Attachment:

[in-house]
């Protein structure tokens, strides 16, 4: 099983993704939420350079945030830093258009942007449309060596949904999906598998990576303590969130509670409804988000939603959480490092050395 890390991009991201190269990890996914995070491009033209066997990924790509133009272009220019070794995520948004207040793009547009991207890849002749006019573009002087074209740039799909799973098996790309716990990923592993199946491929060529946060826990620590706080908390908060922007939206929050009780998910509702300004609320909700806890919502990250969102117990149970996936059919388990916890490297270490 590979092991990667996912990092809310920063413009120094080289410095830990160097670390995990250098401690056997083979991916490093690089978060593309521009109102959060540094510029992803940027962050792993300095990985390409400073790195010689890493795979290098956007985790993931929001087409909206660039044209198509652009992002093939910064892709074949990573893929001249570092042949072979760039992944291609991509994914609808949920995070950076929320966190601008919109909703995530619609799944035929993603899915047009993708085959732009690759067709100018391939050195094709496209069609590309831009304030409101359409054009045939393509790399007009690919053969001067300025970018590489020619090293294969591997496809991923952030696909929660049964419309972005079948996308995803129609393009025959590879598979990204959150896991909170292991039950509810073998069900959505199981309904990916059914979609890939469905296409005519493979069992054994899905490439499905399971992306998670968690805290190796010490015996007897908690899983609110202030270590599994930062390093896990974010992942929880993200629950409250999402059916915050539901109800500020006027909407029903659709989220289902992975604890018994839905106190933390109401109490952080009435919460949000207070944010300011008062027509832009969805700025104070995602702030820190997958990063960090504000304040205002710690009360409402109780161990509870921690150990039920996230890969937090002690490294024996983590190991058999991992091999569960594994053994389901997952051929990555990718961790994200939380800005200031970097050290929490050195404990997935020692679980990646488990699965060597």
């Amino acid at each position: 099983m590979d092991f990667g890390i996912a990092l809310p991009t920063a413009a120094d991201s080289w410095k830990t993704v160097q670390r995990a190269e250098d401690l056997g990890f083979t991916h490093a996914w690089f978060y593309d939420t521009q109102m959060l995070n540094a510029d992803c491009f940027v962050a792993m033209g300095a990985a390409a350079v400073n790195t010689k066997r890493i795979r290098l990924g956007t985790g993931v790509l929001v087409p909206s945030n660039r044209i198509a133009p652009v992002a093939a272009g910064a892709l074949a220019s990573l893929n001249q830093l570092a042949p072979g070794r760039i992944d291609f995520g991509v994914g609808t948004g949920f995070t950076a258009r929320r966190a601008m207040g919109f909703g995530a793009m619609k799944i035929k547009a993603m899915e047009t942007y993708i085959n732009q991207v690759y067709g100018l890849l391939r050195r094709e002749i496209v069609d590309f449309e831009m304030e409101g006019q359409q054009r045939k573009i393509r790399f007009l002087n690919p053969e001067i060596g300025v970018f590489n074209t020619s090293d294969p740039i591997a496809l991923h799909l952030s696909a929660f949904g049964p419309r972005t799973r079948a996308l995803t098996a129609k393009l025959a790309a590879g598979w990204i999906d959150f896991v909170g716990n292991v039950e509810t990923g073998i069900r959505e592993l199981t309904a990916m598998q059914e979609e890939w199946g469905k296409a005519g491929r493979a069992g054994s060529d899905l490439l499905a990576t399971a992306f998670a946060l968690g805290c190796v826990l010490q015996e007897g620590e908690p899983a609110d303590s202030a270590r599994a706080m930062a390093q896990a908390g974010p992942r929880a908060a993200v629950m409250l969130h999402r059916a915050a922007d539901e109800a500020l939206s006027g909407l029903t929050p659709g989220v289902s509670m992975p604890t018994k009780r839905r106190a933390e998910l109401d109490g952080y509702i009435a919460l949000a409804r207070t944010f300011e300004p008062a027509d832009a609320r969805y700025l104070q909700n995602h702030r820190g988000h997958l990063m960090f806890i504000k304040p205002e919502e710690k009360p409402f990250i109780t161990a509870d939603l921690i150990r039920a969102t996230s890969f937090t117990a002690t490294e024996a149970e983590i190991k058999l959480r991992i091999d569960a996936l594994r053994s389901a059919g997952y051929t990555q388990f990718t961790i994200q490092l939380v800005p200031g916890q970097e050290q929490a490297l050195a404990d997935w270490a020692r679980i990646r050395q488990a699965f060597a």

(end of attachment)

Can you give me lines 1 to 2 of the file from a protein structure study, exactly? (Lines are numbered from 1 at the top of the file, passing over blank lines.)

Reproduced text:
[in-house]
């Protein structure tokens, strides 16, 4: 099983993704939420350079945030830093258009942007449309060596949904999906598998990576303590969130509670409804988000939603959480490092050395 890390991009991201190269990890996914995070491009033209066997990924790509133009272009220019070794995520948004207040793009547009991207890849002749006019573009002087074209740039799909799973098996790309716990990923592993199946491929060529946060826990620590706080908390908060922007939206929050009780998910509702300004609320909700806890919502990250969102117990149970996936059919388990916890490297270490 590979092991990667996912990092809310920063413009120094080289410095830990160097670390995990250098401690056997083979991916490093690089978060593309521009109102959060540094510029992803940027962050792993300095990985390409400073790195010689890493795979290098956007985790993931929001087409909206660039044209198509652009992002093939910064892709074949990573893929001249570092042949072979760039992944291609991509994914609808949920995070950076929320966190601008919109909703995530619609799944035929993603899915047009993708085959732009690759067709100018391939050195094709496209069609590309831009304030409101359409054009045939393509790399007009690919053969001067300025970018590489020619090293294969591997496809991923952030696909929660049964419309972005079948996308995803129609393009025959590879598979990204959150896991909170292991039950509810073998069900959505199981309904990916059914979609890939469905296409005519493979069992054994899905490439499905399971992306998670968690805290190796010490015996007897908690899983609110202030270590599994930062390093896990974010992942929880993200629950409250999402059916915050539901109800500020006027909407029903659709989220289902992975604890018994839905106190933390109401109490952080009435919460949000207070944010300011008062027509832009969805700025104070995602702030820190997958990063960090504000304040205002710690009360409402109780161990509870921690150990039920996230890969937090002690490294024996983590190991058999991992091999569960594994053994389901997952051929990555990718961790994200939380800005200031970097050290929490050195404990997935020692679980990646488990699965060597």